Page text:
Is Your Business Ready for the Aging Workforce?

Respectful Exits CEO Paul Rupert recently joined Retirement Coach Joe Casey for a discussion about how both employers and employees can more effectively navigate the evolving world of work for aging workers.

Joe spent 26-year in Human Resources with Merrill Lynch until shifting gears at age 52 to become an executive coach. He now works as a retirement coach with Retirement Wisdom to help people follow their passions after transitioning from corporate careers. He leads the Retirement Conversation podcast, where he interviews economists, authors, professors, and other experts in the field of retirement.

In an episode of the podcast called “Is Your Company Ready for the Aging Workforce?,” Paul shared insights from his many decades of experience in advocacy and consulting on workplace flexibility, as well as details about the mission of Respectful Exits and the need for transforming work for aging workers. Here are three key takeaways from their conversation.

It’s time for change

When Paul started out as an advocate for flexibility in the 1980s there was only one major firm that was implementing flex in any fashion (Hewlett Packard). Today, although not ubiquitous, certain forms of flex have definitely come a long way (remote work and flexible hours are becoming more and more common). Phased retirement, on the other hand, is still very much waiting in the wings. Now is the time for change, both so that individuals can ensure secure healthier futures for themselves and also so that businesses can reap the rewards of maximizing experienced talent.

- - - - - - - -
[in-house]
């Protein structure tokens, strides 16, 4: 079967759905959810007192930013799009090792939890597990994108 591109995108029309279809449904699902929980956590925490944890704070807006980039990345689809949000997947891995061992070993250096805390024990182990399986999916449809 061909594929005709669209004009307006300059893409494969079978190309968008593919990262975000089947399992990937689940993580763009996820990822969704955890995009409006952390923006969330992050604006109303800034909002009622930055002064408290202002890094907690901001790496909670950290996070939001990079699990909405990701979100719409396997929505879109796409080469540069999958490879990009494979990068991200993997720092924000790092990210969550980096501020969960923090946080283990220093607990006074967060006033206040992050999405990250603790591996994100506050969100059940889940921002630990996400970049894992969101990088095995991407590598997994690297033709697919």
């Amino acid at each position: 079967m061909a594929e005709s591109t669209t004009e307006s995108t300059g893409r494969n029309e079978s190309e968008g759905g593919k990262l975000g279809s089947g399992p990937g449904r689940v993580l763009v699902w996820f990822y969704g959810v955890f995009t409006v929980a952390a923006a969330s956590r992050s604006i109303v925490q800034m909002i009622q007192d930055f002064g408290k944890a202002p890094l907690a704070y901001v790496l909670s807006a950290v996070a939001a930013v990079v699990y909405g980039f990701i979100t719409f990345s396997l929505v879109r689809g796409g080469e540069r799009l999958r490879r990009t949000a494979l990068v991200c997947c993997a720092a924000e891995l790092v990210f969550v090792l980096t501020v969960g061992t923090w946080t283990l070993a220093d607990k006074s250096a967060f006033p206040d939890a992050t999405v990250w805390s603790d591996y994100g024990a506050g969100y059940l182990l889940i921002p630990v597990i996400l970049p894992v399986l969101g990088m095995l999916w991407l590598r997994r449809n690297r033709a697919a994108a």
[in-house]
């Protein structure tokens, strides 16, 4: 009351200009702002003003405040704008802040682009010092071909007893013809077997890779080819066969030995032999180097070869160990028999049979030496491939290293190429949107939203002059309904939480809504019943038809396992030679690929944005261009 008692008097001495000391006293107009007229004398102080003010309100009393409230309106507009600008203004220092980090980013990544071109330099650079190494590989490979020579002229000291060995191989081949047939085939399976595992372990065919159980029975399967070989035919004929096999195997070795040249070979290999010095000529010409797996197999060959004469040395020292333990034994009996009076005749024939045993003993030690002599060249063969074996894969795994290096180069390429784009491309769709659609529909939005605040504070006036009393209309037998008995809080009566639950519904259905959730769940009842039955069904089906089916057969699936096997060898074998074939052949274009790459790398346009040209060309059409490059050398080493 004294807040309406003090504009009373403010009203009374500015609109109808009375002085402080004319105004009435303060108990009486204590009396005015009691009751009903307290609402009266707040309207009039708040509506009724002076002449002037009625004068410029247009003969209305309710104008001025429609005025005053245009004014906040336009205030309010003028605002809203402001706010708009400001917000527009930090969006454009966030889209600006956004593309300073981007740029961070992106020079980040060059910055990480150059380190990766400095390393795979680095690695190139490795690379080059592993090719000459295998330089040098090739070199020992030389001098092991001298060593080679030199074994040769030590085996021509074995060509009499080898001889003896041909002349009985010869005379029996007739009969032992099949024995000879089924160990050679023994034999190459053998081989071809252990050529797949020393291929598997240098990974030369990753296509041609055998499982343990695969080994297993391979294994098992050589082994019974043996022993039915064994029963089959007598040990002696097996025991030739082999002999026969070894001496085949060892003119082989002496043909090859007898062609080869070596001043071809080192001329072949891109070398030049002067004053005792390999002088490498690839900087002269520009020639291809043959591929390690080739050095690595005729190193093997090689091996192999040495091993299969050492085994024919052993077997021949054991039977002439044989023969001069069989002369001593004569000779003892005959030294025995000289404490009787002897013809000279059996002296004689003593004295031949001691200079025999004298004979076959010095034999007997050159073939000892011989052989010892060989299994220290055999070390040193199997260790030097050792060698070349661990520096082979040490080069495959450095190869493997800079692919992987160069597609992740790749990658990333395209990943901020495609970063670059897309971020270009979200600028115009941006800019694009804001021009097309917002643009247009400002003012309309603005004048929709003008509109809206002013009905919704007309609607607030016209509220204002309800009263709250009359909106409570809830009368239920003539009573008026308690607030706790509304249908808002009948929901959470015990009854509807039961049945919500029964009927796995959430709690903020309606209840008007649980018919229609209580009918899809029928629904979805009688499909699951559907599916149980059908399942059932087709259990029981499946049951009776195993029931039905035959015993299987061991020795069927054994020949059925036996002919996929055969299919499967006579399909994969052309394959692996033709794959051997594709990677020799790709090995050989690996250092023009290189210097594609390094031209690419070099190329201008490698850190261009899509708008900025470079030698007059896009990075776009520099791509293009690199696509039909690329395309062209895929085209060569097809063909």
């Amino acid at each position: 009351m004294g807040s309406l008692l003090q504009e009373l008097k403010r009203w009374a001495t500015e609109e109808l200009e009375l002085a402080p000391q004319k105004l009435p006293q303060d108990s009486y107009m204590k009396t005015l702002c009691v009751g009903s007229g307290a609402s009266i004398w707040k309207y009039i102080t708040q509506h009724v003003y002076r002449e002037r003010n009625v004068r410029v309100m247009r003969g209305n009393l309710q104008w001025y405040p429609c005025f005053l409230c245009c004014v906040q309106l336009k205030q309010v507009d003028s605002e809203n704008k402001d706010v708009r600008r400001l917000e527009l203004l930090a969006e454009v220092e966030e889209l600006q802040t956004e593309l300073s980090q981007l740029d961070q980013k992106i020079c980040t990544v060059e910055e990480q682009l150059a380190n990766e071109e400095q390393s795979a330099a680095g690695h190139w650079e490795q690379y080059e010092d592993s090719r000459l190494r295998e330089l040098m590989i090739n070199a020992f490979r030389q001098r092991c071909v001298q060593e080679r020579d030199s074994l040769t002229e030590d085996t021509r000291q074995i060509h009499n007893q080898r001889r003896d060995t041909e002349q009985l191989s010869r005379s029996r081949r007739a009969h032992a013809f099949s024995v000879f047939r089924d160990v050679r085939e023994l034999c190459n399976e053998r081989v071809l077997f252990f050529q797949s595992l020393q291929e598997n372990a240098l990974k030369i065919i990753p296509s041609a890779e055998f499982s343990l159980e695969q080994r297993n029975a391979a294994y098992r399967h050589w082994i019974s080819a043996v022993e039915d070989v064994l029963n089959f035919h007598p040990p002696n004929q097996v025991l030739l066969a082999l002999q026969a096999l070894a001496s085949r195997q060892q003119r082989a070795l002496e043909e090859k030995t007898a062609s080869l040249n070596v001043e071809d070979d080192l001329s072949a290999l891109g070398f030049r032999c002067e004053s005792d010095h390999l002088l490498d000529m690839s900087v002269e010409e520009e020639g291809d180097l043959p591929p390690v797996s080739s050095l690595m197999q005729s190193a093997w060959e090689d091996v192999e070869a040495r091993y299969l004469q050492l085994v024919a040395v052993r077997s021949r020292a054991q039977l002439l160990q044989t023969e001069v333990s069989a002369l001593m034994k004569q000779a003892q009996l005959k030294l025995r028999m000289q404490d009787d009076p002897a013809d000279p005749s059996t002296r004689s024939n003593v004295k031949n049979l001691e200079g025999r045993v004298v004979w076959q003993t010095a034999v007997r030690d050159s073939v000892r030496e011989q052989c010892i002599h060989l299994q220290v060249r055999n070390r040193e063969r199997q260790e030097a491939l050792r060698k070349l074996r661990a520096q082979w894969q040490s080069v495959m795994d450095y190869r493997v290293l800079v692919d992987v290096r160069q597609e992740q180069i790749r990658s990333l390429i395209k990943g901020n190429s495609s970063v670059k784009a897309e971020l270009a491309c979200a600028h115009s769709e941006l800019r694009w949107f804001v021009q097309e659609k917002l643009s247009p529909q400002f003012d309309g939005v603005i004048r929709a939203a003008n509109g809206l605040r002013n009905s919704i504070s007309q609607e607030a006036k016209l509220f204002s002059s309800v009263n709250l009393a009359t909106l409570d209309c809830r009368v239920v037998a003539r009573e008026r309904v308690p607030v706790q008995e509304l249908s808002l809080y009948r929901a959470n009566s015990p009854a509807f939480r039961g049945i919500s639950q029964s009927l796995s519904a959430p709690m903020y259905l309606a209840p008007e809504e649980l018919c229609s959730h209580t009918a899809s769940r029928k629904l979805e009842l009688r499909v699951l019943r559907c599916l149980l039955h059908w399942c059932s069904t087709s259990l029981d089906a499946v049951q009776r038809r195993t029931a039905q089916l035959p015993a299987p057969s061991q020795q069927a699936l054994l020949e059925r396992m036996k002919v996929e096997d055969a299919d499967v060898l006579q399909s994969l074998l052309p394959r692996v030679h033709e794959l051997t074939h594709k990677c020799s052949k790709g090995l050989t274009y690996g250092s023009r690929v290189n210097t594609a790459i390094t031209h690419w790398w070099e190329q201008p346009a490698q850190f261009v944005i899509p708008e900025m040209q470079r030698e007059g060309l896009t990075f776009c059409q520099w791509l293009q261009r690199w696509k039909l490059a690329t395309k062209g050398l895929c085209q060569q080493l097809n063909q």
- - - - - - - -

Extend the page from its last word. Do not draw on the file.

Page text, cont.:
Workers are individuals, not classes

It’s not possible to define entire generations with generalizations. Not every 65 year old will remain a vibrant contributor in the workplace; some people deteriorate at 62, some should have retired long before. Many septuagenarians may have years of productivity ahead while others may not. But the automatic categorization of entire classes of people leads to the grave danger of throwing out the baby with the bathwater. Many millennials may be brilliant and driven, others may have terrible work habits. A truly forward-thinking HR function will do a careful analysis of the individual workers to identify their individual needs and strengths.

There’s always a path forward

It may seem like change is impossible due to insurmountable barriers, especially when it comes to deeply ingrained workplace structures and rituals (“habits”, according to Paul). But there was a time when the idea of working in a smoke-free office environment seemed impossible. Today smoking in the office would set off more than smoke alarms. The clearest route to change is to identify and counteract pain points: when there are toxins that are so obviously harmful and pervasive, then change becomes a necessity.

Listen to the full podcast episode: “Is Your Company Ready for the Aging Workforce?


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